Where academic tradition
meets the exciting future

Design and Validation of Stateful Composite RESTful Web Services

Irum Rauf, Design and Validation of Stateful Composite RESTful Web Services. TUCS Dissertations 177. 2014.

Abstract:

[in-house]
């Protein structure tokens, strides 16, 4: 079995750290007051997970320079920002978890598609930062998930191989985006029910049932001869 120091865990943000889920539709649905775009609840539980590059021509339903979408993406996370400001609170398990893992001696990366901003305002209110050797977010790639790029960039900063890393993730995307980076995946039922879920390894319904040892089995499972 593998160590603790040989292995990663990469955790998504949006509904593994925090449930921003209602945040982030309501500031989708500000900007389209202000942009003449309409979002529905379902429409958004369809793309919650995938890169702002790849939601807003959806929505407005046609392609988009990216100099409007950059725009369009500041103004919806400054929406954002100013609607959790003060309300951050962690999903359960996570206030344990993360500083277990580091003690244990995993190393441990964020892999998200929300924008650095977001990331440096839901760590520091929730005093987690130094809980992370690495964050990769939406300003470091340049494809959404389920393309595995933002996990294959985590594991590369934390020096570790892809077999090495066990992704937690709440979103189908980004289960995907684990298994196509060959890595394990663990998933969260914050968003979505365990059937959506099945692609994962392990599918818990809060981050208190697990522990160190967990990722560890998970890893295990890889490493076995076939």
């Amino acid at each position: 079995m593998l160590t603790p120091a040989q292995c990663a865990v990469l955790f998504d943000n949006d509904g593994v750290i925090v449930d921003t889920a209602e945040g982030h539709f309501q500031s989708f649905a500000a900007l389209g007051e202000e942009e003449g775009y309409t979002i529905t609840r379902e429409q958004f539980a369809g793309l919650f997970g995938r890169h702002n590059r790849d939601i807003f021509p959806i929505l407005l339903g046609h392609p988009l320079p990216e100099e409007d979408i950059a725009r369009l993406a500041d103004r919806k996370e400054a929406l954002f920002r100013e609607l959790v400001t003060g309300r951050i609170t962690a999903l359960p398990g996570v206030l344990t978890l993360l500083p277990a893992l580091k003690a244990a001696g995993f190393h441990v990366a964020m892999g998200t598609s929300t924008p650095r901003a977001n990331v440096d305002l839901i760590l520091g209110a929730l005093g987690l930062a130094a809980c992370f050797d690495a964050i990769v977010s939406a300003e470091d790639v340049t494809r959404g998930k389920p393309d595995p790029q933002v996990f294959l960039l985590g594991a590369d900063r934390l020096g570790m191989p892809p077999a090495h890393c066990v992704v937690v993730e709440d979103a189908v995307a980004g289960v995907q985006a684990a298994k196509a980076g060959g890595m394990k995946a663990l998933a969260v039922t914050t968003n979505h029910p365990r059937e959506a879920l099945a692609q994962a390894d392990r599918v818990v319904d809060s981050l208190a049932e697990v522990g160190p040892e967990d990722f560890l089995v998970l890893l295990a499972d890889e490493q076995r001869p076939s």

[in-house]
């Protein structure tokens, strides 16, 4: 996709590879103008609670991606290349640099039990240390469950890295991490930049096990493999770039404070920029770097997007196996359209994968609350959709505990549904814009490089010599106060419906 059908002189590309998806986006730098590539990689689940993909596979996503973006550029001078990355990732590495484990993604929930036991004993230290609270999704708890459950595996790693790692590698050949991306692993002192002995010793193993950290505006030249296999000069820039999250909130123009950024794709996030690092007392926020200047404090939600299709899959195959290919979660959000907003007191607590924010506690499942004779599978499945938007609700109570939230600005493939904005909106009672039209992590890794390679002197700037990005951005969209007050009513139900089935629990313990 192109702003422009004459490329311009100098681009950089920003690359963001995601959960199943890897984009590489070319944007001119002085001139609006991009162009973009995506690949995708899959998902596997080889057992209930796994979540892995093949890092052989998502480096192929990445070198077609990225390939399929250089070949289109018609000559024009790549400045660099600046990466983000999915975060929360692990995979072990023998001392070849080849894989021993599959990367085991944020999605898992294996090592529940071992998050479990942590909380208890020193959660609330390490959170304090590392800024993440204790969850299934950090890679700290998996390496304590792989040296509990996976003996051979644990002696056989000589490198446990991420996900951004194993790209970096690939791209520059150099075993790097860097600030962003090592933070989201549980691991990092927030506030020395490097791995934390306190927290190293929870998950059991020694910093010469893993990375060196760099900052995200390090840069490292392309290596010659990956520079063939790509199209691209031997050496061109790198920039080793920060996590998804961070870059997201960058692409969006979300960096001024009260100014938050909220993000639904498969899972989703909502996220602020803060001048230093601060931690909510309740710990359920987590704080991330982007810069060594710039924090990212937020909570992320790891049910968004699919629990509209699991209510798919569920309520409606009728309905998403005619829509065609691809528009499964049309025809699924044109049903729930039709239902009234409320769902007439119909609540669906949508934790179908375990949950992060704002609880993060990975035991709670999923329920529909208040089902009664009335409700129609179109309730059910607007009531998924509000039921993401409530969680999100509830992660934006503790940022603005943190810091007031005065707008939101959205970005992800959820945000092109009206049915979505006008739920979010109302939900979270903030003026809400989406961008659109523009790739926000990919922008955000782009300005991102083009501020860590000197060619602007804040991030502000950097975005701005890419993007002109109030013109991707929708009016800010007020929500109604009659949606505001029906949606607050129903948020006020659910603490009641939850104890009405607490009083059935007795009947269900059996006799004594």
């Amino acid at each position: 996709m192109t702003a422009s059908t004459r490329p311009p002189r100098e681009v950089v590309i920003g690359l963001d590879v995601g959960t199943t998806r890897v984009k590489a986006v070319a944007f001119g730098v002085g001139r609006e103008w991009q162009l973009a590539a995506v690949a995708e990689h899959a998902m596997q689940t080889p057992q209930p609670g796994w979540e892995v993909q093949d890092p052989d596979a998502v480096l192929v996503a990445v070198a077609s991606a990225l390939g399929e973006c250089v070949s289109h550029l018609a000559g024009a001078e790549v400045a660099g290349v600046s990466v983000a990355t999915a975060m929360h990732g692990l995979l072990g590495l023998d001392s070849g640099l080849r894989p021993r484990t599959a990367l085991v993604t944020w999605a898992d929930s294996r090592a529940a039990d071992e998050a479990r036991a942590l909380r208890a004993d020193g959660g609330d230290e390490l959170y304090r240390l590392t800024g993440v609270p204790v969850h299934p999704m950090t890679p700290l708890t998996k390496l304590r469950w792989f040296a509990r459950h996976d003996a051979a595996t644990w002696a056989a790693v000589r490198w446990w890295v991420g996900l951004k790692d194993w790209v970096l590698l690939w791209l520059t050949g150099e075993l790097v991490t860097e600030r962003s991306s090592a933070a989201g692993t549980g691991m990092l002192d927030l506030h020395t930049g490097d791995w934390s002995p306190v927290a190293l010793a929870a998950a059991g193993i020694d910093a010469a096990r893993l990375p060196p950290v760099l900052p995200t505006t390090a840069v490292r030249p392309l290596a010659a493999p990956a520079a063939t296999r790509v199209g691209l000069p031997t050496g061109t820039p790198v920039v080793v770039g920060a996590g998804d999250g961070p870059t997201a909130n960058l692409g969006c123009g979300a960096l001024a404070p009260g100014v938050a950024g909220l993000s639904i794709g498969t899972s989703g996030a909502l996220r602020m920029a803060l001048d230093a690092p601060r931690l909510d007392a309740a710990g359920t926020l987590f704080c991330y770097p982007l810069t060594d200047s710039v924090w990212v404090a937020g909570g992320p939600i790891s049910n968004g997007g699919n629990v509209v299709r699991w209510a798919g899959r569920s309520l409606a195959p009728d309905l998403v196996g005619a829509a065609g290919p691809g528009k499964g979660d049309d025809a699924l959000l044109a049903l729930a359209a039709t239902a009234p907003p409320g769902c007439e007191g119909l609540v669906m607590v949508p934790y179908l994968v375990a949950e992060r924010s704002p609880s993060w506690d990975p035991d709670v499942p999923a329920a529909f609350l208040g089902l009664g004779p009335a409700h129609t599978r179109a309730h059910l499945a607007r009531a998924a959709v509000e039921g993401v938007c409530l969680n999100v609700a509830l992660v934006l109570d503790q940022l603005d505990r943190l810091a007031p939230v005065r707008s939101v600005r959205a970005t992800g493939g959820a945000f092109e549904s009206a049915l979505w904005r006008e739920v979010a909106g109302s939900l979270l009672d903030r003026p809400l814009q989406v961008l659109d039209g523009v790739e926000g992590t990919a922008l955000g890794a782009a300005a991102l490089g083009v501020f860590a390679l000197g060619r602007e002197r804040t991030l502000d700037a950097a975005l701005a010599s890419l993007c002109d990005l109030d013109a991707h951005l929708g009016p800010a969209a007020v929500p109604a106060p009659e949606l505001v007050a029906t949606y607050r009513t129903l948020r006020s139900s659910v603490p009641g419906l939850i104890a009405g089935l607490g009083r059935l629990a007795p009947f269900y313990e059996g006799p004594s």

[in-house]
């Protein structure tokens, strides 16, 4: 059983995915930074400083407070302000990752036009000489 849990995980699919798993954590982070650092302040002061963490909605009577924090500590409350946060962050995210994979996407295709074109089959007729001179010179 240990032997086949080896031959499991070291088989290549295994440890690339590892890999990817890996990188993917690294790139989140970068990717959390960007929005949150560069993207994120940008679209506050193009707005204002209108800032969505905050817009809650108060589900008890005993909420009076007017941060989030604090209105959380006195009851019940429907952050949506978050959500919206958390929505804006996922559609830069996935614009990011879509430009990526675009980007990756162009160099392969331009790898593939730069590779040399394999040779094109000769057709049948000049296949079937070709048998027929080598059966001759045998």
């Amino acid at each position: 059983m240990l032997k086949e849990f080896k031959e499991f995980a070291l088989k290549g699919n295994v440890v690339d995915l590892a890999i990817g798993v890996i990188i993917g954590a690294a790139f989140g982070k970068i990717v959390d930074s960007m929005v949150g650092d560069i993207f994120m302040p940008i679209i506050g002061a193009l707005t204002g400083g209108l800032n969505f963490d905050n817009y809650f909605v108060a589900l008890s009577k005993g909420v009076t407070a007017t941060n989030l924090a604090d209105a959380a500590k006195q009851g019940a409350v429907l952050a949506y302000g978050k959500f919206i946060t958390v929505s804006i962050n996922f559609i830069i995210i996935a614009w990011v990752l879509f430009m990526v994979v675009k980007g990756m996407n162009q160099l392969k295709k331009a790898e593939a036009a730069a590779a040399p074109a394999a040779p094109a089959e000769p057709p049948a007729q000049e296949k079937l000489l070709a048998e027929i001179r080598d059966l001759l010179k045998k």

A web service is a software system that provides a machine-processable interface to the other machines over the network using different Internet protocols. They are being increasingly used in the industry in order to automate different tasks and offer services to a wider audience. The REST architectural style aims at producing scalable and extensible web services using technologies that play well with the existing tools and infrastructure of the web. It provides a uniform set of operation that can be used to invoke a CRUD interface (create, retrieve, update and delete) of a web service. The stateless behavior of the service interface requires that every request to a resource is independent of the previous ones facilitating scalability. Automated systems, e.g., hotel reservation systems, provide advanced scenarios for stateful services that require a certain sequence of requests that must be followed in order to fulfill the service goals. Designing and developing such services for advanced scenarios with REST constraints require rigorous approaches that are capable of creating web services that can be trusted for their behavior. Systems that can be trusted for their behavior can be termed as dependable systems. This thesis presents an integrated design, analysis and validation approach that facilitates the service developer to create dependable and stateful REST web services.